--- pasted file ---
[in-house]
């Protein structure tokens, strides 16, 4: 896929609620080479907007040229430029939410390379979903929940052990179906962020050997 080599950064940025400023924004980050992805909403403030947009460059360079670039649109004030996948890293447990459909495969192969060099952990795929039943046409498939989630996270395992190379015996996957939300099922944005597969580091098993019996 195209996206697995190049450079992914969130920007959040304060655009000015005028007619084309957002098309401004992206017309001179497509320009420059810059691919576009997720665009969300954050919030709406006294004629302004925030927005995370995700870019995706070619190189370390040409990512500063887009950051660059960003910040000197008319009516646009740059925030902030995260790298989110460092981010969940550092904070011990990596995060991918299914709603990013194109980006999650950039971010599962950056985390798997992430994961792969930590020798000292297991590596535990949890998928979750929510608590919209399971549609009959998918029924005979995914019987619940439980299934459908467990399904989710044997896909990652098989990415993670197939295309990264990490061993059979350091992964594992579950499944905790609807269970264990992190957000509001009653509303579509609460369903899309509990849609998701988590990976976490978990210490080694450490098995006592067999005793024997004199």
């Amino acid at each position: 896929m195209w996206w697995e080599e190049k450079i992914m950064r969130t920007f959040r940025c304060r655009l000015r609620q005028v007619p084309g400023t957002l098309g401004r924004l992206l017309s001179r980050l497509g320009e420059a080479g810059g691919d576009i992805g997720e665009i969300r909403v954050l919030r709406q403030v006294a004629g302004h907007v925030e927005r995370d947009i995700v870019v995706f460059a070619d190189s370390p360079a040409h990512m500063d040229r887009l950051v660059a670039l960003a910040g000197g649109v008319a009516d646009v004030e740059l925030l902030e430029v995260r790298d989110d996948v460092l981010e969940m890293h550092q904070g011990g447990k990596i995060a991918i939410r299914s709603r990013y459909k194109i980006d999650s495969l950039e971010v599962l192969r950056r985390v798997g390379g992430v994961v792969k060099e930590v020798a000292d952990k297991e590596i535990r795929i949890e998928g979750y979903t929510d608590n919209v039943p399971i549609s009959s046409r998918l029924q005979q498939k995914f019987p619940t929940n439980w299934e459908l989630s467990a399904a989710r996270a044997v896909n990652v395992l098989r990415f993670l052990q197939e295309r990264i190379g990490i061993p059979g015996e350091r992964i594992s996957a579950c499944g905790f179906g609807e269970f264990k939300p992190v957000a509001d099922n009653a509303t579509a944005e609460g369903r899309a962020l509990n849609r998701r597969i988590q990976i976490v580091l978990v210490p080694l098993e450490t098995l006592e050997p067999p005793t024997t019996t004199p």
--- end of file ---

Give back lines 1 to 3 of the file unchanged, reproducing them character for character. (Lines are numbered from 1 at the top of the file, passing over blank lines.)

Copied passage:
[in-house]
């Protein structure tokens, strides 16, 4: 896929609620080479907007040229430029939410390379979903929940052990179906962020050997 080599950064940025400023924004980050992805909403403030947009460059360079670039649109004030996948890293447990459909495969192969060099952990795929039943046409498939989630996270395992190379015996996957939300099922944005597969580091098993019996 195209996206697995190049450079992914969130920007959040304060655009000015005028007619084309957002098309401004992206017309001179497509320009420059810059691919576009997720665009969300954050919030709406006294004629302004925030927005995370995700870019995706070619190189370390040409990512500063887009950051660059960003910040000197008319009516646009740059925030902030995260790298989110460092981010969940550092904070011990990596995060991918299914709603990013194109980006999650950039971010599962950056985390798997992430994961792969930590020798000292297991590596535990949890998928979750929510608590919209399971549609009959998918029924005979995914019987619940439980299934459908467990399904989710044997896909990652098989990415993670197939295309990264990490061993059979350091992964594992579950499944905790609807269970264990992190957000509001009653509303579509609460369903899309509990849609998701988590990976976490978990210490080694450490098995006592067999005793024997004199």
């Amino acid at each position: 896929m195209w996206w697995e080599e190049k450079i992914m950064r969130t920007f959040r940025c304060r655009l000015r609620q005028v007619p084309g400023t957002l098309g401004r924004l992206l017309s001179r980050l497509g320009e420059a080479g810059g691919d576009i992805g997720e665009i969300r909403v954050l919030r709406q403030v006294a004629g302004h907007v925030e927005r995370d947009i995700v870019v995706f460059a070619d190189s370390p360079a040409h990512m500063d040229r887009l950051v660059a670039l960003a910040g000197g649109v008319a009516d646009v004030e740059l925030l902030e430029v995260r790298d989110d996948v460092l981010e969940m890293h550092q904070g011990g447990k990596i995060a991918i939410r299914s709603r990013y459909k194109i980006d999650s495969l950039e971010v599962l192969r950056r985390v798997g390379g992430v994961v792969k060099e930590v020798a000292d952990k297991e590596i535990r795929i949890e998928g979750y979903t929510d608590n919209v039943p399971i549609s009959s046409r998918l029924q005979q498939k995914f019987p619940t929940n439980w299934e459908l989630s467990a399904a989710r996270a044997v896909n990652v395992l098989r990415f993670l052990q197939e295309r990264i190379g990490i061993p059979g015996e350091r992964i594992s996957a579950c499944g905790f179906g609807e269970f264990k939300p992190v957000a509001d099922n009653a509303t579509a944005e609460g369903r899309a962020l509990n849609r998701r597969i988590q990976i976490v580091l978990v210490p080694l098993e450490t098995l006592e050997p067999p005793t024997t019996t004199p």